Primary progressive aphasia
Primary progressive aphasia is the gradual decay of speech function in the absence of cognitive impairment. He makes his debut with speech stutters, agrammatisms, paraphasias, slowing down of speech, which are gradually transformed into gross motor or global aphasia. Progressive aphasia is diagnosed by EEG, evoked potential studies, brain tomography (MRI, PET-CT), neuropsychological testing. In the treatment, symptomatic pharmacotherapy is used (nootropics, NMDA antagonists, acetylcholinesterase inhibitors, SSRIs), speech therapy. In this article we will provide you the information about Primary progressive aphasia classification.
Primary progressive aphasia (PAP) is a slowly increasing but progressively progressive disorder that leads to loss of speech function. It was allocated as an independent nosology in 1982, although it was first described more than a century ago. In modern neurology, PPA is included in the group of focal neurodegenerative processes and occupies 20-40% in their structure. The average age of onset is 50 years, but there are known cases of primary progressive aphasia in patients from 20 to 82 years old. It takes about 7 years from the initial clinical manifestations to the complete collapse of speech.
Currently, several etiofactors are known that lead to the manifestation of primary progressive aphasia. The studied causes correlate with different forms of PPA. Among them:
- Taupathies . Neurodegenerative pathologies caused by the deposition of tau protein in neurons and neuroglia include frontotemporal degeneration, corticobasal degeneration , and progressive supranuclear palsy . The development of the agrammatic form of PPA is associated with this etiological factor.
- TDP -43-patio. These include diseases caused by the intracellular accumulation of the TDP-43 protein: lobar frontotemporal degeneration, motor neuron disease , dementia with Lewy bodies, etc. They are characteristic of the semantic, part of the agrammatic and logopenic forms of PPA.
- β – amyloidopathy. The combination of β-amyloid and tau protein deposition is pathognomonic for logopenic PPA in atypical Alzheimer’s disease.
- Heredity . Cases of primary progressive aphasia as a hereditary pathology with autosomal dominant transmission have been described. The mutation was detected in the GRN gene, which encodes the expression of the granulin protein on chromosome 17. Hereditary PAD is referred to as familial frontotemporal dementia .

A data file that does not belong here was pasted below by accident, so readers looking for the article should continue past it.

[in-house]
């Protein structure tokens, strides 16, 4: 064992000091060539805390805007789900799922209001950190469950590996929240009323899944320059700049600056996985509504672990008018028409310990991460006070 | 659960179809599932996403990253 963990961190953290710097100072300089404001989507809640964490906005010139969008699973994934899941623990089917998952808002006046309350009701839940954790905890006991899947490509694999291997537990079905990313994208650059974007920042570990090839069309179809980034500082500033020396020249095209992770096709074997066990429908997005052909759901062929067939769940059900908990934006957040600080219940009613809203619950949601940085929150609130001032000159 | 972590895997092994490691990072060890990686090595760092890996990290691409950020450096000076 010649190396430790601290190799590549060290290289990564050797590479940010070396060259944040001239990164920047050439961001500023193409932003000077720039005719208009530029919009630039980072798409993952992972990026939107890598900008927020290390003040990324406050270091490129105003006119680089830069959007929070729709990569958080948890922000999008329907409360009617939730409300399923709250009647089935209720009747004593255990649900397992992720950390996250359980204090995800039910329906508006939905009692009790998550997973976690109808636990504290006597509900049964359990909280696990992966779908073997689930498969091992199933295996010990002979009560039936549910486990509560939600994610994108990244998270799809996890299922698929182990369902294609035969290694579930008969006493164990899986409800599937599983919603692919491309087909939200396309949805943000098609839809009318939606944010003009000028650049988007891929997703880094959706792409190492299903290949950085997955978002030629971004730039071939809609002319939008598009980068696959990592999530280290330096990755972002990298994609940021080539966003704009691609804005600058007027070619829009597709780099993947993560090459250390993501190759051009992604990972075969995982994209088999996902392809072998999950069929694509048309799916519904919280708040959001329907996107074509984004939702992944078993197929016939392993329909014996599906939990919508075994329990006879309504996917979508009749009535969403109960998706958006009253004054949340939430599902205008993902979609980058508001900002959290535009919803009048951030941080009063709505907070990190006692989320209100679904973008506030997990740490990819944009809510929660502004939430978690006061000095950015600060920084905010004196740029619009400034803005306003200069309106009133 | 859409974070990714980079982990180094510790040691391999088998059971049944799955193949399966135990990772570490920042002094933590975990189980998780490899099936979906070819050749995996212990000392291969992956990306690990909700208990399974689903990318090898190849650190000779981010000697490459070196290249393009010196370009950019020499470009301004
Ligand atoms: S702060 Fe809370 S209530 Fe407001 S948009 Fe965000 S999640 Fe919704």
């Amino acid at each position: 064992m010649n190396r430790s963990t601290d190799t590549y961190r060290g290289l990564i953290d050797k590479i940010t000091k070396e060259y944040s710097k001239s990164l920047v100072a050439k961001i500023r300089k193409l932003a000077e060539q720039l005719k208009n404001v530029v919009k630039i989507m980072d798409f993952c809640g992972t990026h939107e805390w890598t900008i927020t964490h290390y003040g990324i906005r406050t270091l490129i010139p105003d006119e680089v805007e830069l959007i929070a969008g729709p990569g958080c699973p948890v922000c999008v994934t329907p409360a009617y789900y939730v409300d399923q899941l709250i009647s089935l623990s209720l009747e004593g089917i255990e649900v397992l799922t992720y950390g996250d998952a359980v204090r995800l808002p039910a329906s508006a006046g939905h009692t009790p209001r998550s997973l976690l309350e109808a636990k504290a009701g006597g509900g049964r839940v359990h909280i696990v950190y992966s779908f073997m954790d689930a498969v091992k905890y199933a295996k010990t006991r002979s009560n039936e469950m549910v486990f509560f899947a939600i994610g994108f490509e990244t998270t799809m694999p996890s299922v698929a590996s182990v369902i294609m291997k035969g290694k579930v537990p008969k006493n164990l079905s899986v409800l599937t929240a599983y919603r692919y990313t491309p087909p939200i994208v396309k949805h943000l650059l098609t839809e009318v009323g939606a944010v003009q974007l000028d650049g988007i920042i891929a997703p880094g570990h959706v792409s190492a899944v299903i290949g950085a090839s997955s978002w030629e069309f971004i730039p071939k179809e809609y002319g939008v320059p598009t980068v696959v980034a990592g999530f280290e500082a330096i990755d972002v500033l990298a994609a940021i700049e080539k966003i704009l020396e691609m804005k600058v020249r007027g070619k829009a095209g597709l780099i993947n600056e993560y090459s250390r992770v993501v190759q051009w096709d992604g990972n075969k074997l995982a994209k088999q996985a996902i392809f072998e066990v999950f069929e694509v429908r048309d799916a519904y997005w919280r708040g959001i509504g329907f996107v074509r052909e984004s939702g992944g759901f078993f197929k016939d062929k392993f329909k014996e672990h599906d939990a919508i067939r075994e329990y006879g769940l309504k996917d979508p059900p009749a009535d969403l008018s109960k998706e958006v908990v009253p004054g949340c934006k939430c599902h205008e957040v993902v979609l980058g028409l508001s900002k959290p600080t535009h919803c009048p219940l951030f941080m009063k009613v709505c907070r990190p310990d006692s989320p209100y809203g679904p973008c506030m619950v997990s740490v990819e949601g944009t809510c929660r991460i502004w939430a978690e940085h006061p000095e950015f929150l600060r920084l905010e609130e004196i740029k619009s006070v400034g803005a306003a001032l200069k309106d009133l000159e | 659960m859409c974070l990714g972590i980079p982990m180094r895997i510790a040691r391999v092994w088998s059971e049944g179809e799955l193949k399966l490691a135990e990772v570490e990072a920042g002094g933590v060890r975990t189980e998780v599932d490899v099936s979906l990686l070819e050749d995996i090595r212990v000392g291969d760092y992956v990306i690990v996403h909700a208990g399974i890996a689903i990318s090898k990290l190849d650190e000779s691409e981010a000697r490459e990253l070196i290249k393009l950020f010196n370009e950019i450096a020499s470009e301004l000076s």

The syndrome of primary progressive aphasia is pathomorphologically heterogeneous. The DNA-binding protein TDP-43 is responsible for DNA transcription in neurons in the cerebral cortex. Its excessive accumulation in the nuclei of neurons and the impossibility of excretion into the cytoplasm triggers the process of neurodegeneration. Clinically, this is expressed in the development of frontotemporal atrophy.
Tau protein is an important neurobiochemical regulator of neuronal development, the formation of microtubules in nerve cells. However, hyperphosphorylated tau protein forms neurofibrillary glomeruli that disrupt the functioning of nerve tissue.
Primary pathological changes in agrammatic progressive aphasia are found in the superior and middle frontal gyri, insular lobe. With the logopenic form of PPA, local atrophic changes are observed mainly in the posterior parts of the frontal and parietal lobes, with the semantic form – in the temporal cortex of the dominant hemisphere.
Taking into account the clinical variant of development, primary progressive aphasias are divided into 4 forms. They are based on the criteria of speech function disorder, features of pathomorphology and neuroimaging:
- Agrammatic . The leading defect is oral dyspraxia combined with grammatical disorders.
- Semantic . The central mechanism is the disorder of understanding the meaning of the statement.
- Logopenic . The main criteria are the difficulty of pronouncing and repeating words.
- Combined . Combines the agrammatic and semantic form of the PPA.
For all forms of primary progressive aphasia, a slow, gradual (over several years) increase in speech disorders is typical. At the same time, at least in the first two years, patients have no cognitive decline and any neurological symptoms. Subsequently, the language deficit grows rapidly and remains the leading one in the structure of the syndrome, a decrease in intelligence appears, a change in behavior, etc.
In the debut of this form of primary progressive aphasia, non-convulsive hesitation , stuttering , and pauses in speech occur . Speech activity gradually decreases. The patient begins to express himself in the “telegraphic style“, a foreign accent may appear in his speech . The understanding of the meaning of words and syntactic constructions is preserved.